Thank you for your support, everyone!

Wolfgang

Wolfgang Flamme, 2003-06-10

Don't worry about the few extra lines. :-)

Wolfgang, if you are about content then cut back on the decoration. KISS should be the guiding principle. You have a very convoluted CSS and it does not validate. I would start with something rather easy and then add content. If you get bored you can add more fancy decoration. But every single step along the way, the code should validate. Once it does validate you can check whether it displays correctly on all browsers.

I have installed a second wiki. The feature set is not bad but unlike the first wiki I tried it does not produce valid code. Bummer.

And you are absolutely right. The browser should not crash, no matter what you throw at it.

Volker Weber, 2003-06-10

I like KISS ;-)

Absolutely, the browser shouldn't crash just because some CSS feraks it out. But then of course, we mustn't lose sight of the fact that the browser in question is still in beta!

Have you logged a bug with Apple BTW?

Ben Poole, 2003-06-10

Volker,
I use my site for both publishing and experimental purposes. Learning = pushing the limits, isn't that so? Well, I didn't expect that was on your (safari's) costs at first...

Tried a quick fix replacing the " "url()" " with padding so are you willing to accept another test crash now? :-)

PS: With respect to standards I say, there's a difference wether browsers access it for immediate display or wether 'arbitrary machines' need to. I don't care much if machines have problems evaluating my code, actually I try to prevent it because I write for humans.

Wolfgang Flamme, 2003-06-11

You are walking a much too fine line here. Humans need machines to read their websites. In this case you are breaking a browser. I want to agree with you that it is a good thing if a website follows standards. Have it validate against that standard.

The browser vendor has to make sure that its product is able to dispay standard compliant pages. I know that their task is much harder because they also have to take into account the various flaws in other products and the work-arounds that have been applied by web designers to still make a site readable.

If you deliberately break standards so that "machines" cannot read your site, you are making life hard for a lot of people. If that is your real concern, I have a much better idea: Build a simple site with a lot of content, then lock it up with a password. Have people ask for that password and only those who have one can read your stuff. Problem solved.

Volker Weber, 2003-06-12

I logged a couple of variations of that bug with Apple.

Problems like this are funny. They have two sides.

On the vendor side, no code should crash a browser. I don't care what you hand the browser, HTML or kiwi fruit, it shouldn't crash Safari. That is very clearly Apple and KDE's problem.

On the language side, however, the author must take some responsibility, too. I often baffle my colleagues with my complex spoken syntax, effectively crashing their lexical parsers. If the point of writing is to communicate, we really should make an effort to communicate simply and clearly. If the site doesn't render, both the browser vendor and the author have failed to communicate.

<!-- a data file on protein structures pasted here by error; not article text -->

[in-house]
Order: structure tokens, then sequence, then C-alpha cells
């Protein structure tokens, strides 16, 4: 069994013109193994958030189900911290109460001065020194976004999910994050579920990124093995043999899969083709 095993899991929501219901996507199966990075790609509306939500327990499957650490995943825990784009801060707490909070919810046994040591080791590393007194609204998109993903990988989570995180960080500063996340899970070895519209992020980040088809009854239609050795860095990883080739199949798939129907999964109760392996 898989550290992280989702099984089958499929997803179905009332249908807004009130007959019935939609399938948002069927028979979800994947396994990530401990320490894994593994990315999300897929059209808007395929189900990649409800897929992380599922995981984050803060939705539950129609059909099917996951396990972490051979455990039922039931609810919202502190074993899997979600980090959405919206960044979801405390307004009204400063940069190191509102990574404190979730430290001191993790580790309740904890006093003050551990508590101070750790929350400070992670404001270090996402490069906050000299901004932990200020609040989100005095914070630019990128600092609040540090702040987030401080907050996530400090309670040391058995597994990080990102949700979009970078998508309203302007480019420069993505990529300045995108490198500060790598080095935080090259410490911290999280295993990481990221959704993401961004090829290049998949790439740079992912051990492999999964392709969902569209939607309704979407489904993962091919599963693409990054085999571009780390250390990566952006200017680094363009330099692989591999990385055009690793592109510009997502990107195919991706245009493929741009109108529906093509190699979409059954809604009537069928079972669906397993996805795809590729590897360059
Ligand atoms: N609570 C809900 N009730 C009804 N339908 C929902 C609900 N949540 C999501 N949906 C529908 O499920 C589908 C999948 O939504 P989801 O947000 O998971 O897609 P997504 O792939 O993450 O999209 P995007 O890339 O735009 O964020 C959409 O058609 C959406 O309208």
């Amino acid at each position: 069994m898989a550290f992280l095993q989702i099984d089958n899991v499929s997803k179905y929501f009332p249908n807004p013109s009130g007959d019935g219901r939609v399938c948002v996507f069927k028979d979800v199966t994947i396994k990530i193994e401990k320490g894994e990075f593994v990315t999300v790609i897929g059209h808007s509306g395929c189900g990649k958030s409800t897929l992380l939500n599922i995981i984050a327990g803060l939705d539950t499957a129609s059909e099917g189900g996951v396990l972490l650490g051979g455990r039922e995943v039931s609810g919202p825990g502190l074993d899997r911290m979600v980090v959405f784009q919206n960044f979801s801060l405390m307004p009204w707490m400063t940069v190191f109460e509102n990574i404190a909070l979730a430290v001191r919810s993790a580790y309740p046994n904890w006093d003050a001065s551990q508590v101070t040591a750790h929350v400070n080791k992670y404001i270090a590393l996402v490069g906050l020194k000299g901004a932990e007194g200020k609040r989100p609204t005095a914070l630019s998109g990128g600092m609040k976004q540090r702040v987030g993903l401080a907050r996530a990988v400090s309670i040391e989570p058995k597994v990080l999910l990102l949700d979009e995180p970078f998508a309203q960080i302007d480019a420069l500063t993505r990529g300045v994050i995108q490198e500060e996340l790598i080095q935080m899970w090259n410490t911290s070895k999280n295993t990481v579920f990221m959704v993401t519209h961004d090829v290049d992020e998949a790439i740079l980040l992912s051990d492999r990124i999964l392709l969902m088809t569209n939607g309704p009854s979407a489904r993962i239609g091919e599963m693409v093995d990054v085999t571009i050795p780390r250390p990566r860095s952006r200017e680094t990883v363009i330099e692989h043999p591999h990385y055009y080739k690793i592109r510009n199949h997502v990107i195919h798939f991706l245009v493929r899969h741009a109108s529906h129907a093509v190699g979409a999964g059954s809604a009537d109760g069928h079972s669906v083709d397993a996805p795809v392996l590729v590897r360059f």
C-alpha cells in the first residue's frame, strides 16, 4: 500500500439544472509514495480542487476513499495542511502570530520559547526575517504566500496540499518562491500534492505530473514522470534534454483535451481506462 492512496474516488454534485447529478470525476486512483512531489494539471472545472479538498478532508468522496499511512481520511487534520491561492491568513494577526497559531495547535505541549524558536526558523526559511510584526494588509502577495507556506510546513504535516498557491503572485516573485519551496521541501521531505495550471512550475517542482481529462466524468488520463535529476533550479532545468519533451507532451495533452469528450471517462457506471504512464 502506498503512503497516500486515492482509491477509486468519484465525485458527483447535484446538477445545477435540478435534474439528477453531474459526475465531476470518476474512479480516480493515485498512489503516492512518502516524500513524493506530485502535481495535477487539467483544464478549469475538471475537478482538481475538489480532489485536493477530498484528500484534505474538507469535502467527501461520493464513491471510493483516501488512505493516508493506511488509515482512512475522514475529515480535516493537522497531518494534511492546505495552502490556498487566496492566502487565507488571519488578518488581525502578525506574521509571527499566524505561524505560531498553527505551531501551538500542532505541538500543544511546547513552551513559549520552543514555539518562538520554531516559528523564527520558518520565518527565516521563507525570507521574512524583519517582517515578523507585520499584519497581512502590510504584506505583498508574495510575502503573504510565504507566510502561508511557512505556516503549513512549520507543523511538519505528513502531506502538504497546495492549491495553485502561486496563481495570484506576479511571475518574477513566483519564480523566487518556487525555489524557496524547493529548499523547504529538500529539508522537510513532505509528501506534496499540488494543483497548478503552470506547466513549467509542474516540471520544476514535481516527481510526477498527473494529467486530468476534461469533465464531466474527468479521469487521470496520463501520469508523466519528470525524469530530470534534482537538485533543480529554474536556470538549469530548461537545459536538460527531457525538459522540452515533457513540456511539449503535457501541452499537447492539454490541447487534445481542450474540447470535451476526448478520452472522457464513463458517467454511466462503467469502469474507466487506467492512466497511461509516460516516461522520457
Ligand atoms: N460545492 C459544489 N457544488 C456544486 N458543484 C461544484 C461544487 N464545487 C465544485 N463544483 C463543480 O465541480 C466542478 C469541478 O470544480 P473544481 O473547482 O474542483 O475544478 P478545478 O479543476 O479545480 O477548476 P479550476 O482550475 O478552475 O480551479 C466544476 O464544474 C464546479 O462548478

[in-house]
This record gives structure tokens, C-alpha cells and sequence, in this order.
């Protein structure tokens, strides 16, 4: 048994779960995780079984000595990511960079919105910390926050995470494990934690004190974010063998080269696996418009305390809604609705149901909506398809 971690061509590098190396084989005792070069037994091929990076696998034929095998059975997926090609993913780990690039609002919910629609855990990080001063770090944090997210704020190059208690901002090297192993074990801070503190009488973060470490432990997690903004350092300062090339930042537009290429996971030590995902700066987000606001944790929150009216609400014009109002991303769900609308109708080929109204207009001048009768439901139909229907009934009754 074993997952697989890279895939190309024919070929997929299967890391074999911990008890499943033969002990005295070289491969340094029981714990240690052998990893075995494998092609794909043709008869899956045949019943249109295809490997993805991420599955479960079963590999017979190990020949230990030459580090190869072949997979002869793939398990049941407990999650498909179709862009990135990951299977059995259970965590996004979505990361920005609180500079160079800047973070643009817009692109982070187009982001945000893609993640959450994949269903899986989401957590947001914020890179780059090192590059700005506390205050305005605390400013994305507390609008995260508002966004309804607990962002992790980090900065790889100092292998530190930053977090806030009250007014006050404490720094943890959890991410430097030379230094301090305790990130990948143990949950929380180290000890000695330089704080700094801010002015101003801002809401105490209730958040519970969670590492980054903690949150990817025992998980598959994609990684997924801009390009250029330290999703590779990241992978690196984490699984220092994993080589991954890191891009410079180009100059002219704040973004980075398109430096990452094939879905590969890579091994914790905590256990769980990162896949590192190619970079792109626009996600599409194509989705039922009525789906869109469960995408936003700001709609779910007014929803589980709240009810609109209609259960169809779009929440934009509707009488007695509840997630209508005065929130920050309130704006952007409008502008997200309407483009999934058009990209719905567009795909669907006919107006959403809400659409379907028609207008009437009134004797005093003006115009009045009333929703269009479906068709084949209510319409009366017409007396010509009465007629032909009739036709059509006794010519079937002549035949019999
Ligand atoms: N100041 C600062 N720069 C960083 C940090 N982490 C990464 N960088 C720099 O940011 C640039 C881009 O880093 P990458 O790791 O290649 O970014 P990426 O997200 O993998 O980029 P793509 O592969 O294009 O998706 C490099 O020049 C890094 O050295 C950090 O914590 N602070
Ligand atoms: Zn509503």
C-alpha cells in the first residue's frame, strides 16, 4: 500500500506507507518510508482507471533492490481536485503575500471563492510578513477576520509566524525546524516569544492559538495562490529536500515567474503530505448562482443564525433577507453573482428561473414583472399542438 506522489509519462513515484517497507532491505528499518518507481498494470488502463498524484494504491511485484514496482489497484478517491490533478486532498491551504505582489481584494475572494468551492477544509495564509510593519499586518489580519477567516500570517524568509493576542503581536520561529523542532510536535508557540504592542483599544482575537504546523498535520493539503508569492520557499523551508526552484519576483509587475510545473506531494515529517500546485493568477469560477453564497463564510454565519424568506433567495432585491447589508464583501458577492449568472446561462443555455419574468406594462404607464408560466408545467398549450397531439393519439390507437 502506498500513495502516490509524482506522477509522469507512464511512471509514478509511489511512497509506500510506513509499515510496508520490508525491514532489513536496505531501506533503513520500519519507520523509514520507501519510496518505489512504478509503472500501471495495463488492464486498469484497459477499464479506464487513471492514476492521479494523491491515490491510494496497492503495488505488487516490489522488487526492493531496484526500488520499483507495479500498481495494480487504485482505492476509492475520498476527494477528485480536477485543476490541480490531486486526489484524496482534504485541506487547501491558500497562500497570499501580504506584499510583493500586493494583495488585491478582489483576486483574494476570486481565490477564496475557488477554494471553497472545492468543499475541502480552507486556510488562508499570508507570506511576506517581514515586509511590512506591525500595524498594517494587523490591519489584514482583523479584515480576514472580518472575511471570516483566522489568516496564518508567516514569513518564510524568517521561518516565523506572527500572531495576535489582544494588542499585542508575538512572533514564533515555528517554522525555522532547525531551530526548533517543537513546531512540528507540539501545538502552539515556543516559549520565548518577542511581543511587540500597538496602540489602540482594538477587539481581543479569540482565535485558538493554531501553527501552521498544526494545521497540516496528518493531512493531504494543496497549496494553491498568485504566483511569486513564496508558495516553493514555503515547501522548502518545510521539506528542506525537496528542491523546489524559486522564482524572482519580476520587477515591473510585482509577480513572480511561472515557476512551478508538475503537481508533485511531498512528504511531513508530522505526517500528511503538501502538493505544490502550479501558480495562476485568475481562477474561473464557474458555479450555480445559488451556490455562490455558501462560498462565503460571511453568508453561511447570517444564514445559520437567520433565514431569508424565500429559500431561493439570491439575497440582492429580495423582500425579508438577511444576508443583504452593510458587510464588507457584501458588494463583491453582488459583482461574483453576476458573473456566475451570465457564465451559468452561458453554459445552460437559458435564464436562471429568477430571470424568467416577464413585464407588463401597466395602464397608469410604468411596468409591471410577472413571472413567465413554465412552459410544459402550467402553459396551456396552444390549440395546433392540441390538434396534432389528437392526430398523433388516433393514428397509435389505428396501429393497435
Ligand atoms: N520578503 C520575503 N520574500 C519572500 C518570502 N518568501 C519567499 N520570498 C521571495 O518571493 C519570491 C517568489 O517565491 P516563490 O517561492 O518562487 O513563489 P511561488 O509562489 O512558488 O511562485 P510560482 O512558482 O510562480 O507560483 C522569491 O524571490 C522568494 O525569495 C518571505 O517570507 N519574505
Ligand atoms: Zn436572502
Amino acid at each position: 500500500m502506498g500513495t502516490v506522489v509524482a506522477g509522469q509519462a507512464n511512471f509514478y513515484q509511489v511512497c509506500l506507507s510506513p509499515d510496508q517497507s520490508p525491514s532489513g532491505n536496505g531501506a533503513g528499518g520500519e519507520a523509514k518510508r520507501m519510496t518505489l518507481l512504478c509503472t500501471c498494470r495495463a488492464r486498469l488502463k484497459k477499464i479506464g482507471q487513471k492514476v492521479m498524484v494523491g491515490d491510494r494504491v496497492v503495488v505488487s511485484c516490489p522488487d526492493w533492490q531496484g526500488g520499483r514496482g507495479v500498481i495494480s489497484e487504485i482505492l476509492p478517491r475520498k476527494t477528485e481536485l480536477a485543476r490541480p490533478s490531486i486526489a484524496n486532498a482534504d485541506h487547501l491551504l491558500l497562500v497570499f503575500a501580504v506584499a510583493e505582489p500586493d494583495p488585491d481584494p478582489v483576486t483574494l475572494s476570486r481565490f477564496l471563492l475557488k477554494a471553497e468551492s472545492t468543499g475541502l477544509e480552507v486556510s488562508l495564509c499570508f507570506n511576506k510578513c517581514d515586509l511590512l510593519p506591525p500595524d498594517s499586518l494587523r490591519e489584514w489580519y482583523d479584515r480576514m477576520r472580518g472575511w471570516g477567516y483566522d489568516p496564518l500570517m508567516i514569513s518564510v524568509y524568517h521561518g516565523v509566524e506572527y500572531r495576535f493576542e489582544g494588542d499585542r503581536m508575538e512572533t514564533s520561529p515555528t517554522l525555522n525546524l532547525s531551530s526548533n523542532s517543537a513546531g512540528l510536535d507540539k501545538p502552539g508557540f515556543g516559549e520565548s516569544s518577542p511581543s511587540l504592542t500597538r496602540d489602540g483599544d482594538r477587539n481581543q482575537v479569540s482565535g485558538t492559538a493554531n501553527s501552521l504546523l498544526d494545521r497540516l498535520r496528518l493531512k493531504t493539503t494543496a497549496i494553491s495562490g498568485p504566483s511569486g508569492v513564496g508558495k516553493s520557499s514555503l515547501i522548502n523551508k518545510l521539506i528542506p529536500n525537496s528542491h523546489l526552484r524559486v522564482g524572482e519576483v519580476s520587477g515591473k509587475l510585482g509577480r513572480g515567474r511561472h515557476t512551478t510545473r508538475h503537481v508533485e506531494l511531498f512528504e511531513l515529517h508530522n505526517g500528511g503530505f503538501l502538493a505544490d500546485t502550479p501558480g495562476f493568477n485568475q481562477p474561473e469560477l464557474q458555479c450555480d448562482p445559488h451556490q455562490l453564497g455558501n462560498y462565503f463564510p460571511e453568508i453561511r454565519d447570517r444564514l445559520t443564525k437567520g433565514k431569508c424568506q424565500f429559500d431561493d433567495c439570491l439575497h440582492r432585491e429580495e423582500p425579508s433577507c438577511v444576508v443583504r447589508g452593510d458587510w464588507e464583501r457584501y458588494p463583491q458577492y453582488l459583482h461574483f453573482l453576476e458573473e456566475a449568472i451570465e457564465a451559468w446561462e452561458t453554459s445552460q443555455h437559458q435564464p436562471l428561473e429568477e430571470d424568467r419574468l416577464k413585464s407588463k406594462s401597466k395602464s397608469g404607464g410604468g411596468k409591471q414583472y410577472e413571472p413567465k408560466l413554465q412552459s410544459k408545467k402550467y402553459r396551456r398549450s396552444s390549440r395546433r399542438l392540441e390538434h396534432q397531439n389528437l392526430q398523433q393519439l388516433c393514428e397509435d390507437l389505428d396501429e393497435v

Looking at the site, that CSS seems overly complicated. Much of it appears to be boilerplate. In the end, the site may be easier to maintain with a more simple stylesheet.

Eric Hancock, 2003-06-12

Volker,

I know I'm walking the tightrope ...

I didn't indend to break browsers by purpose (except for harvesters using IE components but that's a different story). I'm talking about the true benefits of being/staying compliant and the efforts involved.

If my pages display properly in browsers and are indexed by search engines I still feel that's ok. The 5% having problems, well, it's harvesters anyway - I don't care for *their* problems. New browsers don't pop up every day and the Safari crash was a very rare exception.

Sometimes I think people claiming for 100% compliance are just compensating for a poor reality.
They stop working at projects that just perform ok but are far from perfect. In their code they do not catch every possible error or throw a helpful explanation every time. They often use workarounds instead of proper fixes. Their security often is by obscurity. Their UI could be more intuitive and they know it. They produce rather rudimentary help files and don't spend very much time on documentation. They don't bother much about correct spelling and grammar, even in their mother's tongue. When responding, they sometimes quote too much or too less. Their IMG ALT attributes sometimes are a helpful ... "A picture named a.gif". They display faked referrers for some time at least until they find time for a review.

They always compromise ... benefits/value added against efforts.

The name of these people are 'you' and 'me'. They may not always like acting that way but that's the way life goes.

But then some of them suddenly insist all HTML has to validate 100%???

Wolfgang

PS: My main view isn't accessible at the moment - corrupt ACL, I presume. Deep links will work however.

PPS: Being less compliant with standards may save your marriage, make your children happier and give you more of a life in general. *People* matter. Dixi.

Wolfgang Flamme, 2003-06-12

@Eric,

"Much of it appears to be boilerplate. In the end, the site may be easier to maintain with a more simple stylesheet."

Full ACK.

However, The Holy Grale, there's quite some work involved to come closer. :-)

Wolfgang

Wolfgang Flamme, 2003-06-12

Being less compliant with standards may save your marriage, make your children happier and give you more of a life in general. *People* matter

Absolutely. That is my quest for simplicity. If it ain't in there, it can't break. So it takes less time to fix.

It's also the reason why I don't use Domino for my blog. It would be way too much work to maintain it.

Volker Weber, 2003-06-13

Simplicity... Volker, really, I don't have *that much* time!

Wolfgang

Wolfgang Flamme, 2003-06-13

Hey, simplicity took only 3 (three) minutes to build. :-)

Volker Weber, 2003-06-13

t's also the reason why I don't use Domino for my blog. It would be way too much work to maintain it.

Yes, Domino takes work. But be fair, the Domino weblog templates are pretty new, and certainly don't make for "mature" products in the way that MovableType does, for example.

Ben Poole, 2003-06-13